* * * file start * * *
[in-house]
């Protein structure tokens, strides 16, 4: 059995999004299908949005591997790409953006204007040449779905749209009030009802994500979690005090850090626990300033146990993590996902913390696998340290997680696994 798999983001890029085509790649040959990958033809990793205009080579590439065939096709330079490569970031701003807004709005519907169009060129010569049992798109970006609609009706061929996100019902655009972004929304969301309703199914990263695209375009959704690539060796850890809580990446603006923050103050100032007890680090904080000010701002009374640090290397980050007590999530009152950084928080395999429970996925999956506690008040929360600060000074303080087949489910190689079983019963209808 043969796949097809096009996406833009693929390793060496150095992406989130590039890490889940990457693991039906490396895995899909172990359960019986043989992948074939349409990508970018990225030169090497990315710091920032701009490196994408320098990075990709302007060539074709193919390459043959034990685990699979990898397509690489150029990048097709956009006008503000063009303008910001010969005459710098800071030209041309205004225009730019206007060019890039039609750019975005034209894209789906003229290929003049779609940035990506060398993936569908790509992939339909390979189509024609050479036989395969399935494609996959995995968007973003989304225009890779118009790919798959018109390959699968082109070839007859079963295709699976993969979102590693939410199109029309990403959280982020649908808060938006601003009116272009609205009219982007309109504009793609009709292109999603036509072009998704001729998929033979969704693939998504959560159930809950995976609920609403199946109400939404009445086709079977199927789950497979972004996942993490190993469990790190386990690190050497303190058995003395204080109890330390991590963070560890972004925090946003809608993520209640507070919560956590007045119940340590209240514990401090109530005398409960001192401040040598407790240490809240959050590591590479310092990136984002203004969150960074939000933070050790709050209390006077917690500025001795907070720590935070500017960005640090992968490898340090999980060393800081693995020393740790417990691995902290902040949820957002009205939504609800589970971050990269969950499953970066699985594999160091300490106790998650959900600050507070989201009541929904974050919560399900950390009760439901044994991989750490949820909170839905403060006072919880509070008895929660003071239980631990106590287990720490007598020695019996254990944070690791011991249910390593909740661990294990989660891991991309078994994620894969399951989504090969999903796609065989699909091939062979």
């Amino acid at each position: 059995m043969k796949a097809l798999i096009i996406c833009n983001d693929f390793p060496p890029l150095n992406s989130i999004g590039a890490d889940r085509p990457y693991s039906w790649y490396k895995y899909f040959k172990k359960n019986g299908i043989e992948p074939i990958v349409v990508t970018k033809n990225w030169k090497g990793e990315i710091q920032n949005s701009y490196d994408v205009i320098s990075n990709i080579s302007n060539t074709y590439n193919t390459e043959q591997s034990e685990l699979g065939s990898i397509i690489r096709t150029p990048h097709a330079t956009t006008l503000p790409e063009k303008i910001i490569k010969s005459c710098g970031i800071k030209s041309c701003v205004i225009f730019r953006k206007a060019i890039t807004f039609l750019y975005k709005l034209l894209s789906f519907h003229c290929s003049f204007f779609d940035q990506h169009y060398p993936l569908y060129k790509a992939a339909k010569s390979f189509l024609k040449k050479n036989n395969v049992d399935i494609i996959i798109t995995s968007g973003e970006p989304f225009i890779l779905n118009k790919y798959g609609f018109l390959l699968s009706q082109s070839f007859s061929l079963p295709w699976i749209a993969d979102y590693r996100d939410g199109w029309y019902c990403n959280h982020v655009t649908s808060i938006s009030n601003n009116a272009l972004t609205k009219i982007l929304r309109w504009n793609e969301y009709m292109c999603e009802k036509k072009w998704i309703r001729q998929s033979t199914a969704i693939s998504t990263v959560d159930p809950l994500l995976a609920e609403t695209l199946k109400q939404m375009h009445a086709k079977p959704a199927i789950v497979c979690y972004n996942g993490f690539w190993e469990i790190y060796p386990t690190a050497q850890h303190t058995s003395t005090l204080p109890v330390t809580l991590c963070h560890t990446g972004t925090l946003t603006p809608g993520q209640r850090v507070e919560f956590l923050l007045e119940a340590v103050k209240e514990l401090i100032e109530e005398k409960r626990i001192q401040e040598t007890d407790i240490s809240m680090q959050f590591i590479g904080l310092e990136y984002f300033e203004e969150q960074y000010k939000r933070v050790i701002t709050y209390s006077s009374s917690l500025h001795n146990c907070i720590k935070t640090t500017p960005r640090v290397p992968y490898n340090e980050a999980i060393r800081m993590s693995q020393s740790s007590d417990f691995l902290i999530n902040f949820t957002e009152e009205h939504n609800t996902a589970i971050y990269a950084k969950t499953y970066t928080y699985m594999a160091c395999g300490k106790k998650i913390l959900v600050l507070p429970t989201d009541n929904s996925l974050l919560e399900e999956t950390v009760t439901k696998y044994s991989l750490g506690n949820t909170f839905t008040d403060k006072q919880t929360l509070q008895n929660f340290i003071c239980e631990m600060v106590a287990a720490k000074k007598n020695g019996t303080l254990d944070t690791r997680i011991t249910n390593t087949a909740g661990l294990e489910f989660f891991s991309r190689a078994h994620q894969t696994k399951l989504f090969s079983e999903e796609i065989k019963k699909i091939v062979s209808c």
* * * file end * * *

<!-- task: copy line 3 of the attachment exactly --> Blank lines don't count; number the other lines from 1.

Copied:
């Amino acid at each position: 059995m043969k796949a097809l798999i096009i996406c833009n983001d693929f390793p060496p890029l150095n992406s989130i999004g590039a890490d889940r085509p990457y693991s039906w790649y490396k895995y899909f040959k172990k359960n019986g299908i043989e992948p074939i990958v349409v990508t970018k033809n990225w030169k090497g990793e990315i710091q920032n949005s701009y490196d994408v205009i320098s990075n990709i080579s302007n060539t074709y590439n193919t390459e043959q591997s034990e685990l699979g065939s990898i397509i690489r096709t150029p990048h097709a330079t956009t006008l503000p790409e063009k303008i910001i490569k010969s005459c710098g970031i800071k030209s041309c701003v205004i225009f730019r953006k206007a060019i890039t807004f039609l750019y975005k709005l034209l894209s789906f519907h003229c290929s003049f204007f779609d940035q990506h169009y060398p993936l569908y060129k790509a992939a339909k010569s390979f189509l024609k040449k050479n036989n395969v049992d399935i494609i996959i798109t995995s968007g973003e970006p989304f225009i890779l779905n118009k790919y798959g609609f018109l390959l699968s009706q082109s070839f007859s061929l079963p295709w699976i749209a993969d979102y590693r996100d939410g199109w029309y019902c990403n959280h982020v655009t649908s808060i938006s009030n601003n009116a272009l972004t609205k009219i982007l929304r309109w504009n793609e969301y009709m292109c999603e009802k036509k072009w998704i309703r001729q998929s033979t199914a969704i693939s998504t990263v959560d159930p809950l994500l995976a609920e609403t695209l199946k109400q939404m375009h009445a086709k079977p959704a199927i789950v497979c979690y972004n996942g993490f690539w190993e469990i790190y060796p386990t690190a050497q850890h303190t058995s003395t005090l204080p109890v330390t809580l991590c963070h560890t990446g972004t925090l946003t603006p809608g993520q209640r850090v507070e919560f956590l923050l007045e119940a340590v103050k209240e514990l401090i100032e109530e005398k409960r626990i001192q401040e040598t007890d407790i240490s809240m680090q959050f590591i590479g904080l310092e990136y984002f300033e203004e969150q960074y000010k939000r933070v050790i701002t709050y209390s006077s009374s917690l500025h001795n146990c907070i720590k935070t640090t500017p960005r640090v290397p992968y490898n340090e980050a999980i060393r800081m993590s693995q020393s740790s007590d417990f691995l902290i999530n902040f949820t957002e009152e009205h939504n609800t996902a589970i971050y990269a950084k969950t499953y970066t928080y699985m594999a160091c395999g300490k106790k998650i913390l959900v600050l507070p429970t989201d009541n929904s996925l974050l919560e399900e999956t950390v009760t439901k696998y044994s991989l750490g506690n949820t909170f839905t008040d403060k006072q919880t929360l509070q008895n929660f340290i003071c239980e631990m600060v106590a287990a720490k000074k007598n020695g019996t303080l254990d944070t690791r997680i011991t249910n390593t087949a909740g661990l294990e489910f989660f891991s991309r190689a078994h994620q894969t696994k399951l989504f090969s079983e999903e796609i065989k019963k699909i091939v062979s209808c």